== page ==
Designing A Guitar Tube Amp: Part 4

duncanAmpScreenshotDesigning the Power Supply

So far I have done my tube amp building research, defined what I want out of my amp, and I’ve designed my power amp. Before I go any further, I need to design a power supply to see if my amp design is possible. The steps involved aren’t difficult, but I’ll spend some time doing a little math, playing with Duncan’s Power Supply Design program, and doing a little shopping. I’ll be using power supplies from EdcorUSA. Their quality has always suited me well despite the lead time, and I haven’t had one fail. You can’t get things cheap, quick, and quality all at once.

First I need to find out what kind of power transformer that I’ll need. I want a 300V DC minimum 120mA output, so I’ll need a power transformer that has a 300V/1.414 = 212V AC at 140mA. I also know that the heater supply will need to support at least 760mA+300mA+300mA = 1.36A at 6.3V AC. After searching through the Edcor catalog, I arrived at the XPWR152 which is perfect for this. I’ll use a full wave bridge solid state rectifier.

I know from the load line that my power amp idles at 60mA. Under max usage, this will vary, but from my understanding the inductance of the output transformer can handle some of that without stressing the power supply. I also need to take into account that the 12AX7 tubes will also draw current, and so will the grids of the power tubes. The XPWR152 is rated at 200mA for the HT, so I believe it will be cool as a cucumber for this.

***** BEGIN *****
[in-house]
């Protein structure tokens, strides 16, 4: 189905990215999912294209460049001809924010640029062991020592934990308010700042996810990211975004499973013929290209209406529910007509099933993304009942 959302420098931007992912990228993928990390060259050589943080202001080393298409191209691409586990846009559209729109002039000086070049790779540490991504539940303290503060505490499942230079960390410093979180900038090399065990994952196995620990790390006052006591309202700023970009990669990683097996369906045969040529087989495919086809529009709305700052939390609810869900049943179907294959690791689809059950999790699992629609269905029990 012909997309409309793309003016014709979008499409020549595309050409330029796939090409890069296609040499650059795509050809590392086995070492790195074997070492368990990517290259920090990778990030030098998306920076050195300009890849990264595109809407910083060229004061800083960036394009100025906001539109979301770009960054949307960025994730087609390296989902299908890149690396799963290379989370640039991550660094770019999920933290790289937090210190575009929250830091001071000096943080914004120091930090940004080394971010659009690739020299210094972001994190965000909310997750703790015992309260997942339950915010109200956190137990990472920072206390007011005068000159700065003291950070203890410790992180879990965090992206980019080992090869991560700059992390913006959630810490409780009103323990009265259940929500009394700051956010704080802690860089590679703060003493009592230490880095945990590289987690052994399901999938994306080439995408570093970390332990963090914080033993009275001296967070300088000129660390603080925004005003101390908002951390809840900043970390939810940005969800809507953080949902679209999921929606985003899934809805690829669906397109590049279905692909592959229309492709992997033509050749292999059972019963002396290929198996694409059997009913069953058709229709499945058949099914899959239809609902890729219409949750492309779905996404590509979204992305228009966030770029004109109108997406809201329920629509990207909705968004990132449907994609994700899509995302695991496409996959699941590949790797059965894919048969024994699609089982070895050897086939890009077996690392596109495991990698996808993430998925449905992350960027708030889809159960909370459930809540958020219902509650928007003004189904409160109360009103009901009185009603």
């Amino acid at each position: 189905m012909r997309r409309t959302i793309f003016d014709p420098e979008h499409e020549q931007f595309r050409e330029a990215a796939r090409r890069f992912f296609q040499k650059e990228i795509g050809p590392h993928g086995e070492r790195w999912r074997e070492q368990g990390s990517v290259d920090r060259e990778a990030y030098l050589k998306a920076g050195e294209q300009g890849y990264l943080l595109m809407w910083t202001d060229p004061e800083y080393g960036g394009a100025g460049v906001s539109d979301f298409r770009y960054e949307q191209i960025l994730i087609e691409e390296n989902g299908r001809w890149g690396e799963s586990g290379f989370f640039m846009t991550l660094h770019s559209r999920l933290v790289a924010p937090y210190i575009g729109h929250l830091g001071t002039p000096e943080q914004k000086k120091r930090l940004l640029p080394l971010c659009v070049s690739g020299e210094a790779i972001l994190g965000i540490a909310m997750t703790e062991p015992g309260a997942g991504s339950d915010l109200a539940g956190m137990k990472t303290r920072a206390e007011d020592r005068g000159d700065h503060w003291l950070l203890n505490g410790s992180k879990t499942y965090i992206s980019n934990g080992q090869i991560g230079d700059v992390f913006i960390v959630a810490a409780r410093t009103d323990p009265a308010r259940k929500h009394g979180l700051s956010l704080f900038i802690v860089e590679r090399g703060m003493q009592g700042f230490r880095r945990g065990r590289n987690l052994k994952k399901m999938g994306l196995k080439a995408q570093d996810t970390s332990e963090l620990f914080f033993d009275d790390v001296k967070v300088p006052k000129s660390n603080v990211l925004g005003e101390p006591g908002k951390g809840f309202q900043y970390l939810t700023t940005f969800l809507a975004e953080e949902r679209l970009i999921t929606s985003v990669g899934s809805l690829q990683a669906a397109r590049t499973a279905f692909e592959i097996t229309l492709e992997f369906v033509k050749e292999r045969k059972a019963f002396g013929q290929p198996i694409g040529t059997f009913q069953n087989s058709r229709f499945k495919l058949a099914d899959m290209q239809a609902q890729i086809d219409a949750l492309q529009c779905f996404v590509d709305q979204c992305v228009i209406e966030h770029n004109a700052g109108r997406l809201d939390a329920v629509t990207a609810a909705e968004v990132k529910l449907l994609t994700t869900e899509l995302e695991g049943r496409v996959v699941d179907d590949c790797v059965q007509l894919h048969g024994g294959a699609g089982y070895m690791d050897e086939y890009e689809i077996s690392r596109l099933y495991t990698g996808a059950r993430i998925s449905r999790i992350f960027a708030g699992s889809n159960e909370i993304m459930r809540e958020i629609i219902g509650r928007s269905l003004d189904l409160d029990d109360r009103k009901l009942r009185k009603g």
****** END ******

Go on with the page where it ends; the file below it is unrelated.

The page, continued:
The rest of the design is done in Duncan’s Power Supply Design program. Check out the image to see how I set it. This shows me a pretty good assumption of how my power supply will react. To keep costs low, I used a combination of a C filter with two RC filters. The I1 current tap is B+1 for the power amp. I2 is B+2 for the phase splitter, and I3 is B+3 for the preamp. Since the push-pull power amp rejects common mode noise, a large ripple is acceptable for B+1. I have 8V ripple on B+1, and I could probably go with a smaller capacitor on B+1, but I am happy with the result. Just keep in mind that┬álargecaps at huge voltage ratings equals big money.

The heater supply is the most simple part of the project. I will have a 100 ohm resistor as a false center tap. This gives it a ground reference.

It took quite some time for me to get familiar with how to work the power supply design program. I did quite a bit of research to figure it out.

Here’s where things get a little crazy as far a assumptions go. What size fuse do I use on the primary side of the power transformer? According to “The Art of Electronics”, this value can be assumed based on the current on the secondary. My understanding is this: secondary current is multiplied by the ratio of secondary voltage to primary voltage. These currents can then be multiplied by 4. This is your primary fuse rating.

  • 6.3V @ 1.36A [ (6.3/120) * 1.36A = 71mA ]
  • 225V @ 200mA [ (225/120) * 0.20A = 375mA ]
  • 375mA + 71mA = 446mA * 4 = 1.78A
  • A 2A 250V fuse will work just fine.

The next step of the way is to design my preamp. Part 5 will be dedicated to a simple way to design and build a preamp. It can be complicated, but I choose to ignore certain criteria. I’ll probably make an attempt to do some of the complicated math, but I’ll try not to bore you with it. Some things can be worked out in the testing phase when everything is fully assembled. Changing a plate or cathode resistor to dial in sound is fairly easy. Since this is a first run working prototype, I expect things to change.

About robbie

I am an electronics enthusiest and a ham radio operator (W1RCP). I like to play with electronics. It's fun and educational. I looked forward to working in the engineering field in the future. I have a BS in Electronics Engineering Technology from DeVry University. I also have an Associate's degree in Marketing Management from Moultrie Tech, and a diploma in Electronics from MTC.